US 2470989 A
Description (OCR text may contain errors)
S. KELLER ET AL FLEXIBLE CONNECTOR 2 Shets-Sheet 1 Filed Dec.' 16, 194:]
v INVDITORS, 5m fi Jaaaf 4 /6 Z eizfieas I m adj M04240 I My 24, 1949. s. KELLER ET AL FLEXIBLE CONNECTOR 2 Sheets-Sheet 2 Filed Dec. 16, 1943 Patented May 24, 1949 UNITED STATES PATENT ()FFICE Sidney Keller, Park Ridge,- and David Wendell- Fentress, BarringtomIlL, assignors to Chicago Metal Hose Corporation, Maywood, 111., a corporation of Illinois Application December 16, 1943', Serial No. 514,482
2 Claims.- 1
"This invention relates to flexible connectors for conduits, particularly exhaust conduits for internal combustion engines and the like.
It is an object of the invention to provide an improved flexible connector for conduits.
More specifically stated, it is an object of the invention to provide an improved flexible connector for conduits such as internal combustion engine exhaust conduits and the like which will be durable and'substantial in service, and at the same time will absorb all of the motions to which it may be subjected in use, so as not to be distor-ted or damaged thereby.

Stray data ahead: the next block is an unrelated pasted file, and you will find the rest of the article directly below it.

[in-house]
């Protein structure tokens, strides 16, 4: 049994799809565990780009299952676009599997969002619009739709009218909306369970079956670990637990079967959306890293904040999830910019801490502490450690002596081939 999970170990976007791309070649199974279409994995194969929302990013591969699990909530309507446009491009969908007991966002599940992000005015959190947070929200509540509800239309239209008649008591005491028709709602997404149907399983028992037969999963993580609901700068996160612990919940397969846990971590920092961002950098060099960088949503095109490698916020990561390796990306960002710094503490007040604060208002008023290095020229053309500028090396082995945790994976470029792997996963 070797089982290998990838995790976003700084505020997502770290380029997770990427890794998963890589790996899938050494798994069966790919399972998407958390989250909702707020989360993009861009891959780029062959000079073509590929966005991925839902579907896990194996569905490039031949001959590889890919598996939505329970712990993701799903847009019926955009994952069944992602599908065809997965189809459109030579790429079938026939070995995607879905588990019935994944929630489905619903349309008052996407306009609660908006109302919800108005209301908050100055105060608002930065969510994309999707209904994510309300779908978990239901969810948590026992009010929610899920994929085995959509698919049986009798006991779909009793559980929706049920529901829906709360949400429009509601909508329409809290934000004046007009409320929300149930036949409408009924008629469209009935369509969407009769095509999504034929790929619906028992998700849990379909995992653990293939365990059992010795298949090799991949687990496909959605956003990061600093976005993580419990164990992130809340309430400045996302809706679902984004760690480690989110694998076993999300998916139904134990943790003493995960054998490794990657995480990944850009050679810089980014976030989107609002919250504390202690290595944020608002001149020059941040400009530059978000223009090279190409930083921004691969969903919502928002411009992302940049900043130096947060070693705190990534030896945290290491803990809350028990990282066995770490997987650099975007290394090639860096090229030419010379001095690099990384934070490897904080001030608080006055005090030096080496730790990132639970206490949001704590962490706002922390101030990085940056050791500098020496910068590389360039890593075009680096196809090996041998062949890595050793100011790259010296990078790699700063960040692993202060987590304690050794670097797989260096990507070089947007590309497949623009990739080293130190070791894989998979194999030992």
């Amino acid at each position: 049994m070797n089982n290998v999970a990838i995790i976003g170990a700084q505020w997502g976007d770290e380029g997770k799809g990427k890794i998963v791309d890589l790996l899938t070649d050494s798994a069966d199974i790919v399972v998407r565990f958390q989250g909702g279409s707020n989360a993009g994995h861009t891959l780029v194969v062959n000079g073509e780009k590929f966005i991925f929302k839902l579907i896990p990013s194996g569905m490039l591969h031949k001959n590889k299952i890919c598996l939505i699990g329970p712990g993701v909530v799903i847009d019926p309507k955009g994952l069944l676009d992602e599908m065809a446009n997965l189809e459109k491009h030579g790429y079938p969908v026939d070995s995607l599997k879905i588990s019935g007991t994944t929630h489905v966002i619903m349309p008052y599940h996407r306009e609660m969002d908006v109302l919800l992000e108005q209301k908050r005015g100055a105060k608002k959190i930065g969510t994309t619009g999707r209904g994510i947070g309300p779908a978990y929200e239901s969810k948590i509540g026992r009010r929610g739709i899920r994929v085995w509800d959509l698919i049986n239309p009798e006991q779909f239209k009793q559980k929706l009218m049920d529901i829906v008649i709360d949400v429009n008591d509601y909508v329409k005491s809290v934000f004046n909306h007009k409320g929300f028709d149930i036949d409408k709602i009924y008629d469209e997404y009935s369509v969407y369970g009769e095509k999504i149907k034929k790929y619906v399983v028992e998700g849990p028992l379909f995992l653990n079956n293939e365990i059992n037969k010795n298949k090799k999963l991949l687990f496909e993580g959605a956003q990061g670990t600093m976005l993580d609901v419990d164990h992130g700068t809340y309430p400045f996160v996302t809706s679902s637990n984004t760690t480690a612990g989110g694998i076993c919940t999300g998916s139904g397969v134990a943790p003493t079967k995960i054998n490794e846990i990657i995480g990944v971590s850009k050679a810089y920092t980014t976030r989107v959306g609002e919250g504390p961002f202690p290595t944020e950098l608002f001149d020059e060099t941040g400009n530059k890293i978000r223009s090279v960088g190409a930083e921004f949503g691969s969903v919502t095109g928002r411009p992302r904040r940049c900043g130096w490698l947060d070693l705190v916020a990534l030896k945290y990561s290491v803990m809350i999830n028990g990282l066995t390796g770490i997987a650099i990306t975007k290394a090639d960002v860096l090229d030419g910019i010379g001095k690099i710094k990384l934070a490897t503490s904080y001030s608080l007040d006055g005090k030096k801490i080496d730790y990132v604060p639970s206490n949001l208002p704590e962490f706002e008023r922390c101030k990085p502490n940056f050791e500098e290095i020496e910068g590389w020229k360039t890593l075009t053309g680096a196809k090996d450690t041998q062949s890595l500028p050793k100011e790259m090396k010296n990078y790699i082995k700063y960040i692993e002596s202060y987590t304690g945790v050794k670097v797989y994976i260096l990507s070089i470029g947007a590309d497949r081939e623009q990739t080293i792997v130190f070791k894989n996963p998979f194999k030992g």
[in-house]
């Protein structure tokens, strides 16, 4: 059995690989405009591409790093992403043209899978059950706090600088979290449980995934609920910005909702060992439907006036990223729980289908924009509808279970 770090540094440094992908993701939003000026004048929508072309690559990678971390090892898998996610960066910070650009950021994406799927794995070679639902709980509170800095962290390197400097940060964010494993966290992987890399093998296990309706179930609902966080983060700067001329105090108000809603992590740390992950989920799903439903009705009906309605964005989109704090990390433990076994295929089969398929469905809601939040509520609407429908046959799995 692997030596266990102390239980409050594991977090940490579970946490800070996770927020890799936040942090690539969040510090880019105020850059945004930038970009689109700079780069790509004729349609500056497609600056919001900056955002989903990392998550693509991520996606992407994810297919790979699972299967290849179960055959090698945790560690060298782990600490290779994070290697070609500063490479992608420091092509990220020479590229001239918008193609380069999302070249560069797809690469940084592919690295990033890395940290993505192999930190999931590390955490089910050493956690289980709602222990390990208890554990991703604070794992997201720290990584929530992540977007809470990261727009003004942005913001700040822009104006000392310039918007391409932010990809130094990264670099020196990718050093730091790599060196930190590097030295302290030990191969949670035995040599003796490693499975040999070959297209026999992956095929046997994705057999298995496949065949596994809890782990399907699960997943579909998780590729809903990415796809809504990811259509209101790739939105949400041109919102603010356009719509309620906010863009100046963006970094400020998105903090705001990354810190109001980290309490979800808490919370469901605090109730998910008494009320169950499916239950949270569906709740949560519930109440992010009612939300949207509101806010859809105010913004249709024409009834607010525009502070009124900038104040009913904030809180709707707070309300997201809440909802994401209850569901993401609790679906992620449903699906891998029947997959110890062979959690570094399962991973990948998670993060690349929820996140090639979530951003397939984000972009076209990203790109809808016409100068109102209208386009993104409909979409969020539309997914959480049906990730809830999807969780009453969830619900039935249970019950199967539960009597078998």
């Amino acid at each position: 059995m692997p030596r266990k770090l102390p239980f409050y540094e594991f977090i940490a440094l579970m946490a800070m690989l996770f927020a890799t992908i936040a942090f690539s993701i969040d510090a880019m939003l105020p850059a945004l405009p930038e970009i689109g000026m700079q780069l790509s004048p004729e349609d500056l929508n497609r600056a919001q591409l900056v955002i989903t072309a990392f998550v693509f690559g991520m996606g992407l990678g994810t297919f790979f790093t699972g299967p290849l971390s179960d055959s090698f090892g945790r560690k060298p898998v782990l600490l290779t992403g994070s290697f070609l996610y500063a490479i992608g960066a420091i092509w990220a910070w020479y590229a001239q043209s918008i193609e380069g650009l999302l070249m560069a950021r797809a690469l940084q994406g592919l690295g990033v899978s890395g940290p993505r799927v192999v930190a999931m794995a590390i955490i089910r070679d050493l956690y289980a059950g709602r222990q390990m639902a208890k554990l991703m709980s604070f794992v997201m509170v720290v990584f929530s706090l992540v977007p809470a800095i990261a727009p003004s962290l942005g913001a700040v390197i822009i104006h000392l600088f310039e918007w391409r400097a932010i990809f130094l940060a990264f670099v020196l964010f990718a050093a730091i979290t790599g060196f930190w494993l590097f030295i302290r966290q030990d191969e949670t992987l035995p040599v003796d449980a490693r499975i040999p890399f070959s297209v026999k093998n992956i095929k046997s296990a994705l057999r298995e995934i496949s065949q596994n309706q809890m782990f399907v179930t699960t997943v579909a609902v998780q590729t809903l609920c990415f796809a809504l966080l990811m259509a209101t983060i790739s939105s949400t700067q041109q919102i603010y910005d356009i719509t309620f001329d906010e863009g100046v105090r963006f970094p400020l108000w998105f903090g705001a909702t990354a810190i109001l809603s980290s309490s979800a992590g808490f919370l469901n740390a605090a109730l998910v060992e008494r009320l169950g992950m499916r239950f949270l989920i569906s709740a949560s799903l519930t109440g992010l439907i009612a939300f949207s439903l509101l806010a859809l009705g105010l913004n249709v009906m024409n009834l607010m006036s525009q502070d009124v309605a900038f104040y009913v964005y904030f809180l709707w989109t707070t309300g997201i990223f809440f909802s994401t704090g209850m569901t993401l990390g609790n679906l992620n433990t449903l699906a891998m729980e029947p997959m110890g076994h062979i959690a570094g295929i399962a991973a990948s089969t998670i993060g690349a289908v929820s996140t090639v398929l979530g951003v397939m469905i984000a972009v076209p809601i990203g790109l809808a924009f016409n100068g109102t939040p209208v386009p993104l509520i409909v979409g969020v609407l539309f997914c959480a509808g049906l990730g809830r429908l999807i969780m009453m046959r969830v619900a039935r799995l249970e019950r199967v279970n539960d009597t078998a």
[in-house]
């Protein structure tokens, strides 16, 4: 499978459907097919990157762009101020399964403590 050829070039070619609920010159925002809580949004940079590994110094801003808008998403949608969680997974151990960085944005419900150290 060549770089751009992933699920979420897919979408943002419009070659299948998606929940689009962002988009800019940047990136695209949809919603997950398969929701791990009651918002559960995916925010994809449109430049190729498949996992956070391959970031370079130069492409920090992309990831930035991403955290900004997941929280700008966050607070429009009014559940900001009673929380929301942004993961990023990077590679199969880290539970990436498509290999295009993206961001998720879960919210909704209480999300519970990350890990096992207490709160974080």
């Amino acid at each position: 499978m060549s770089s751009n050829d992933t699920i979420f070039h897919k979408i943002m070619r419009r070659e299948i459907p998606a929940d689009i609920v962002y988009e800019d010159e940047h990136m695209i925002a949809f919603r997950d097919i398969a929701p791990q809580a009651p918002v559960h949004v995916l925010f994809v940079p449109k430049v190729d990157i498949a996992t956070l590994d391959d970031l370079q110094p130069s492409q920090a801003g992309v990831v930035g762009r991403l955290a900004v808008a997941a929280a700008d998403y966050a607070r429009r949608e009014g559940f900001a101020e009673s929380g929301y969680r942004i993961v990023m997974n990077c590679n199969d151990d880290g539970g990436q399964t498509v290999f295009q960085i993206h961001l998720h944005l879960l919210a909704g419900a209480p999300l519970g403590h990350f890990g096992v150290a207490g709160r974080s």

A-further object of the invention is to provide aconduit structure of the type having a protected flexible tubing incorporated therein, which structure will absOrb rotary motion as well as lateral and axial shifting, and bending movements and stresses.
A still further object of the invention is to provide an improved conduit structure, particularly adapted for use as anexhaust conduit for internal combustion engines, which will absorb rotary as well as lateral-and axial motions.
Another object of the invention is to provide improved swivel connections in a structure of the typedefined.
Various other objects, advantages and features of the invention will be apparent from the following specification when taken in connection Withthe accompanying drawings, wherein certain preferred embodiments of the invention are set forth for purposes of illustration.
In the drawings wherein like reference numerals refer to like parts throughout,
Fig. 1 is a partial View of an aircraft engine installation embodying a conduit structure constructed in accordance with and embodying the principles of the invention;
Fig. 2 is a detailed view in longitudinal section, and on an enlarged scale, of a portion of the conduit structure shown in Fig. l, and illustrating the flexible connector features;
3 'is a detailed view of the ring member, as embodied in the swivel connection of the structure shown in Fig. 2;
Fig. 4 is a transverse sectional view of the structure shown in Fig. 2, and taken as indicated by the line 4-4 thereof;